James Hetfield insists Metallica are glad they made their infamous movie Some Kind Of Monster – even though they still find it hard to watch.
Hetfield: Monster movie is still hard to watch
But Metallica are still glad they made it as anniversary re-release looms
The 2004 documentary charted the near-collapse of the thrash giants as bassist Jason Newsted left, Hetfield dealt with addiction issues, Lars Ulrich faced Dave Mustaine over the Megadeth man’s firing, and “performance coach” Phil Towle became embroiled in the bandmates’ issues with each other.
Despite its controversial contents, Metallica will release a 10th anniversary edition next month, with a 25-minute additional feature shot last year.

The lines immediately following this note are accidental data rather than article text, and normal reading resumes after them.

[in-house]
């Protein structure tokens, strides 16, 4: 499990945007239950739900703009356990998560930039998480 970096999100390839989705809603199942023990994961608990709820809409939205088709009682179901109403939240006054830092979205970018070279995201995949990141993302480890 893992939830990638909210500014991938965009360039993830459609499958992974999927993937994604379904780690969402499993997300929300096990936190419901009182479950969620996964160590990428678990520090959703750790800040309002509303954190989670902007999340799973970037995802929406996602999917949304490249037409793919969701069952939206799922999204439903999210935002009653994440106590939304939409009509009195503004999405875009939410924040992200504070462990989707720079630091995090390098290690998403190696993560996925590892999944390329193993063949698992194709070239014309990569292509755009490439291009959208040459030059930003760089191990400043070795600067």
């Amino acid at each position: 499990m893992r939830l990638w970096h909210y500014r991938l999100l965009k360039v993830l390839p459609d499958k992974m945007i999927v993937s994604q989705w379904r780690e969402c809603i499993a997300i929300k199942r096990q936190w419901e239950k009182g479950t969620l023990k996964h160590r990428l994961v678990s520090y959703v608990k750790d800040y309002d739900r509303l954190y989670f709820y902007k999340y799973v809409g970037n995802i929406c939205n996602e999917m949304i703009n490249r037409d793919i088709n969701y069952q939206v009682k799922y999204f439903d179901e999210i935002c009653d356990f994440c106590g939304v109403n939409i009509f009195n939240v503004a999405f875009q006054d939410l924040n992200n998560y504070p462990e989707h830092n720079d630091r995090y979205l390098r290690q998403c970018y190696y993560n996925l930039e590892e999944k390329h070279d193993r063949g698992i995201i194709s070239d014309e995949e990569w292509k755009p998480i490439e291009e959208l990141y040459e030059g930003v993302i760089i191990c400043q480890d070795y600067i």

Asked if the movie makes difficult viewing, Hetfield tells US radio host Elliot Segal: “Yeah –hearing yourself, watching yourself, seeing the mirror back at what other people see. Joe Berlinger and Bruce Sinofsky, the directors, ended up being pretty much fly on the wall, so you really kind of forget the cameras are there and you’re being yourself.
“A lot of times I’m not really comfortable with myself, seeing myself in the situations. But, man, I learned a lot about what I don’t like about me, which was good – and I think everyone involved pretty much felt the same way about themselves.”
Metallica will close this year’s BlizzCon gaming convention in California next month, with the show broadcast via US pay-per-view services. The band continue work on the follow-up to 2008’s Death Magnetic, while Black Sabbath drummer Bill Ward this week hailed Ulrich as an “exceptional” drummer worth learning from.